Structure-Based Prediction of Modifications in Glutarylamidase to Allow Single-Step Enzymatic Production of 7-Aminocephalosporanic Acid from Cephalosporin C.Fritz-Wolf, K., Koller, K., Lange, G., Liesum, A., Sauber, K., Schreuder, H., Aretz, W., Kabsch, W.
(2002) Protein Sci 11: 92
- PubMed: 11742126
- DOI: https://doi.org/10.1110/ps.27502
- Primary Citation of Related Structures:
- PubMed Abstract:
Glutarylamidase is an important enzyme employed in the commercial production of 7-aminocephalosporanic acid, a starting compound in the synthesis of cephalosporin antibiotics. 7-aminocephalosporanic acid is obtained from cephalosporin C, a natural antibiotic, either chemically or by a two-step enzymatic process utilizing the enzymes D-amino acid oxidase and glutarylamidase. We have investigated possibilities for redesigning glutarylamidase for the production of 7-aminocephalosporanic acid from cephalosporin C in a single enzymatic step. These studies are based on the structures of glutarylamidase, which we have solved with bound phosphate and ethylene glycol to 2.5 A resolution and with bound glycerol to 2.4 A. The phosphate binds near the catalytic serine in a way that mimics the hemiacetal that develops during catalysis, while the glycerol occupies the side-chain binding pocket. Our structures show that the enzyme is not only structurally similar to penicillin G acylase but also employs essentially the same mechanism in which the alpha-amino group of the catalytic serine acts as a base. A subtle difference is the presence of two catalytic dyads, His B23/Glu B455 and His B23/Ser B1, that are not seen in penicillin G acylase. In contrast to classical serine proteases, the central histidine of these dyads interacts indirectly with the O(gamma) through a hydrogen bond relay network involving the alpha-amino group of the serine and a bound water molecule. A plausible model of the enzyme-substrate complex is proposed that leads to the prediction of mutants of glutarylamidase that should enable the enzyme to deacylate cephalosporin C into 7-aminocephalosporanic acid.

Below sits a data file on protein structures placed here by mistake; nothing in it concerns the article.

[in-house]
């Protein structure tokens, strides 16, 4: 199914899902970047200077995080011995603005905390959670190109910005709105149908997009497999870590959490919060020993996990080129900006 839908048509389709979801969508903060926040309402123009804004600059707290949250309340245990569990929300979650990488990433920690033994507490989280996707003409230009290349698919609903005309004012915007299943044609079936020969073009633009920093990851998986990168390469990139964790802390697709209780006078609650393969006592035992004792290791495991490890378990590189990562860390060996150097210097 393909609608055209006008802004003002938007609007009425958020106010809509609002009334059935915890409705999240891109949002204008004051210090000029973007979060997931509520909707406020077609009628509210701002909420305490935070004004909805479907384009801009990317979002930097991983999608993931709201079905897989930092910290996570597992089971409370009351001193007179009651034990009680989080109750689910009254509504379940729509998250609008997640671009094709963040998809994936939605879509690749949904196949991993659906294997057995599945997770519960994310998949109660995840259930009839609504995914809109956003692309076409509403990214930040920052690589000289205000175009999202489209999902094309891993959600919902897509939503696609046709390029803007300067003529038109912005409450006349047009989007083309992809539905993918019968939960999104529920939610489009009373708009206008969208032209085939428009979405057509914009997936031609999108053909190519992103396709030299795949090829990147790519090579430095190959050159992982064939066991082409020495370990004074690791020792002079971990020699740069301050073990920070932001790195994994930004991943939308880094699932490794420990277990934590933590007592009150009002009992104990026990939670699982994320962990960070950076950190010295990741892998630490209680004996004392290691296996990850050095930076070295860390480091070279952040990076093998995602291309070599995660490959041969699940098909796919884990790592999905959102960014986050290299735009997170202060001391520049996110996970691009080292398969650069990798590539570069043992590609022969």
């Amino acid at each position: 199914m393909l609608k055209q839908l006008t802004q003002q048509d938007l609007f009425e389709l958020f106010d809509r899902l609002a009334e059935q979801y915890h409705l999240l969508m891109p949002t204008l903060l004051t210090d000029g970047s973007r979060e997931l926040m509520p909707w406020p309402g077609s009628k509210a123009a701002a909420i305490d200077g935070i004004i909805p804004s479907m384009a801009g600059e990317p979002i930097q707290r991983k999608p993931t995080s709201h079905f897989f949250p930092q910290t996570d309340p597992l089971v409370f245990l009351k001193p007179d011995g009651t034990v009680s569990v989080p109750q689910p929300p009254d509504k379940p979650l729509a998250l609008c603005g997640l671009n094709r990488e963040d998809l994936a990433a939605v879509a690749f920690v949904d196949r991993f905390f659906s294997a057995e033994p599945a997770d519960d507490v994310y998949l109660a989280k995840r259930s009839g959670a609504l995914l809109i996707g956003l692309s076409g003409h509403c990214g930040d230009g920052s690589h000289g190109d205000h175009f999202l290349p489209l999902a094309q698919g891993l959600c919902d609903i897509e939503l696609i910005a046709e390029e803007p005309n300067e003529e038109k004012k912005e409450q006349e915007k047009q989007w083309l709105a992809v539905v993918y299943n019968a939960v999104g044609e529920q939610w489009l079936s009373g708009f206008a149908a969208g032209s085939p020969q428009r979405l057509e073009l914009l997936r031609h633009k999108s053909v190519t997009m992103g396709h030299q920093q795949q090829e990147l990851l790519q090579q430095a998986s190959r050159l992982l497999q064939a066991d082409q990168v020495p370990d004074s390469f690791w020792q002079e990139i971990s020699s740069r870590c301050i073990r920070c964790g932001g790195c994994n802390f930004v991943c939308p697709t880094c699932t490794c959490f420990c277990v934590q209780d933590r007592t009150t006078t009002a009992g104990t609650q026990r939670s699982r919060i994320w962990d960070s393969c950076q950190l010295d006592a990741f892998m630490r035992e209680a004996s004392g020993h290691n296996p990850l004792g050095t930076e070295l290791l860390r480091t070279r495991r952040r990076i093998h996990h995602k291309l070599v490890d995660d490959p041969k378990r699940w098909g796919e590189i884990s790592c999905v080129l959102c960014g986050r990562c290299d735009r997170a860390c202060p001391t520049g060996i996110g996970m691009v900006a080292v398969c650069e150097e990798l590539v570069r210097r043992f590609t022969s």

Department of Biophysics, Max-Planck Institute for Medical Research, Jahnstr. 29, D-69120 Heidelberg, Germany. firstname.lastname@example.org